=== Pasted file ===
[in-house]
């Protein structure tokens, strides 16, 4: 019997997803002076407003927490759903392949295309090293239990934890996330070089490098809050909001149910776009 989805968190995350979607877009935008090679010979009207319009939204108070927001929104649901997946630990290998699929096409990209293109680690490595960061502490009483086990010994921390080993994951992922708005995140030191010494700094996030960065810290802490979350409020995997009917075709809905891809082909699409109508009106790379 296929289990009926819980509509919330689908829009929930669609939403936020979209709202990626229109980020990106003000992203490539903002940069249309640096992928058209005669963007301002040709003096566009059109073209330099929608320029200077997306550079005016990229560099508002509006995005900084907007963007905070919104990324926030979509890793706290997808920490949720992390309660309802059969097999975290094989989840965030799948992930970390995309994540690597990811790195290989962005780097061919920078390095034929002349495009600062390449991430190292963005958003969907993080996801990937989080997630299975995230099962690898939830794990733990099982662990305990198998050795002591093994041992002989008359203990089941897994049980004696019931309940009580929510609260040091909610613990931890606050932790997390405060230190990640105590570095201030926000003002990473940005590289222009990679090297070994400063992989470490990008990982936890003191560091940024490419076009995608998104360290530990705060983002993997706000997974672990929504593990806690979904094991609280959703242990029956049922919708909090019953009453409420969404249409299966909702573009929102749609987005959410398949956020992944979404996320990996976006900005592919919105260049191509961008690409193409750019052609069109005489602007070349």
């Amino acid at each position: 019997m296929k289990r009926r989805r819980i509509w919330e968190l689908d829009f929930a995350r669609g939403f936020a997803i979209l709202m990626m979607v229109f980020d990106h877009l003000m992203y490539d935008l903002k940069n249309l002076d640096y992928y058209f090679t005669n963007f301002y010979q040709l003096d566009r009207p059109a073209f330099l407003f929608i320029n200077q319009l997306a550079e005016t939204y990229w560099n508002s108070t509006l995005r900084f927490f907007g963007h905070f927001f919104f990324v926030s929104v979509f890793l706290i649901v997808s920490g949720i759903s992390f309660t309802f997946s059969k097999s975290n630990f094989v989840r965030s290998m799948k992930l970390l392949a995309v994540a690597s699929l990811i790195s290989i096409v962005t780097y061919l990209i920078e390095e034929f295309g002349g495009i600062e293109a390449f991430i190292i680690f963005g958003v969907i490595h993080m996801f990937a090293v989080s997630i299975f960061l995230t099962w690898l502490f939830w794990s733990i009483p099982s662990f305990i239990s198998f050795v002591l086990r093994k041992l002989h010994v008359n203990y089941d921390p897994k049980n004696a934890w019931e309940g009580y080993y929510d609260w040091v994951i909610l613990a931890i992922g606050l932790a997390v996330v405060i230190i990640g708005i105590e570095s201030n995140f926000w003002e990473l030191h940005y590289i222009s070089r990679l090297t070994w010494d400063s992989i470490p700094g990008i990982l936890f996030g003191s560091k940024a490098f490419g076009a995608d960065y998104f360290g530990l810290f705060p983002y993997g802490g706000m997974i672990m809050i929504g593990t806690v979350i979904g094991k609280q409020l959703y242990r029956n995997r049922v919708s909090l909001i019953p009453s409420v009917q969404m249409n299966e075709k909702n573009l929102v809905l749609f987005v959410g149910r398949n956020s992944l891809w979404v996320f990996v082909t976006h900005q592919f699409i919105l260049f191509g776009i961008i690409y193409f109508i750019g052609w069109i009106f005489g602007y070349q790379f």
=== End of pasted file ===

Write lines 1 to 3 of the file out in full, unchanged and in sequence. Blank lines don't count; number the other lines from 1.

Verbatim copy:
[in-house]
């Protein structure tokens, strides 16, 4: 019997997803002076407003927490759903392949295309090293239990934890996330070089490098809050909001149910776009 989805968190995350979607877009935008090679010979009207319009939204108070927001929104649901997946630990290998699929096409990209293109680690490595960061502490009483086990010994921390080993994951992922708005995140030191010494700094996030960065810290802490979350409020995997009917075709809905891809082909699409109508009106790379 296929289990009926819980509509919330689908829009929930669609939403936020979209709202990626229109980020990106003000992203490539903002940069249309640096992928058209005669963007301002040709003096566009059109073209330099929608320029200077997306550079005016990229560099508002509006995005900084907007963007905070919104990324926030979509890793706290997808920490949720992390309660309802059969097999975290094989989840965030799948992930970390995309994540690597990811790195290989962005780097061919920078390095034929002349495009600062390449991430190292963005958003969907993080996801990937989080997630299975995230099962690898939830794990733990099982662990305990198998050795002591093994041992002989008359203990089941897994049980004696019931309940009580929510609260040091909610613990931890606050932790997390405060230190990640105590570095201030926000003002990473940005590289222009990679090297070994400063992989470490990008990982936890003191560091940024490419076009995608998104360290530990705060983002993997706000997974672990929504593990806690979904094991609280959703242990029956049922919708909090019953009453409420969404249409299966909702573009929102749609987005959410398949956020992944979404996320990996976006900005592919919105260049191509961008690409193409750019052609069109005489602007070349």
């Amino acid at each position: 019997m296929k289990r009926r989805r819980i509509w919330e968190l689908d829009f929930a995350r669609g939403f936020a997803i979209l709202m990626m979607v229109f980020d990106h877009l003000m992203y490539d935008l903002k940069n249309l002076d640096y992928y058209f090679t005669n963007f301002y010979q040709l003096d566009r009207p059109a073209f330099l407003f929608i320029n200077q319009l997306a550079e005016t939204y990229w560099n508002s108070t509006l995005r900084f927490f907007g963007h905070f927001f919104f990324v926030s929104v979509f890793l706290i649901v997808s920490g949720i759903s992390f309660t309802f997946s059969k097999s975290n630990f094989v989840r965030s290998m799948k992930l970390l392949a995309v994540a690597s699929l990811i790195s290989i096409v962005t780097y061919l990209i920078e390095e034929f295309g002349g495009i600062e293109a390449f991430i190292i680690f963005g958003v969907i490595h993080m996801f990937a090293v989080s997630i299975f960061l995230t099962w690898l502490f939830w794990s733990i009483p099982s662990f305990i239990s198998f050795v002591l086990r093994k041992l002989h010994v008359n203990y089941d921390p897994k049980n004696a934890w019931e309940g009580y080993y929510d609260w040091v994951i909610l613990a931890i992922g606050l932790a997390v996330v405060i230190i990640g708005i105590e570095s201030n995140f926000w003002e990473l030191h940005y590289i222009s070089r990679l090297t070994w010494d400063s992989i470490p700094g990008i990982l936890f996030g003191s560091k940024a490098f490419g076009a995608d960065y998104f360290g530990l810290f705060p983002y993997g802490g706000m997974i672990m809050i929504g593990t806690v979350i979904g094991k609280q409020l959703y242990r029956n995997r049922v919708s909090l909001i019953p009453s409420v009917q969404m249409n299966e075709k909702n573009l929102v809905l749609f987005v959410g149910r398949n956020s992944l891809w979404v996320f990996v082909t976006h900005q592919f699409i919105l260049f191509g776009i961008i690409y193409f109508i750019g052609w069109i009106f005489g602007y070349q790379f």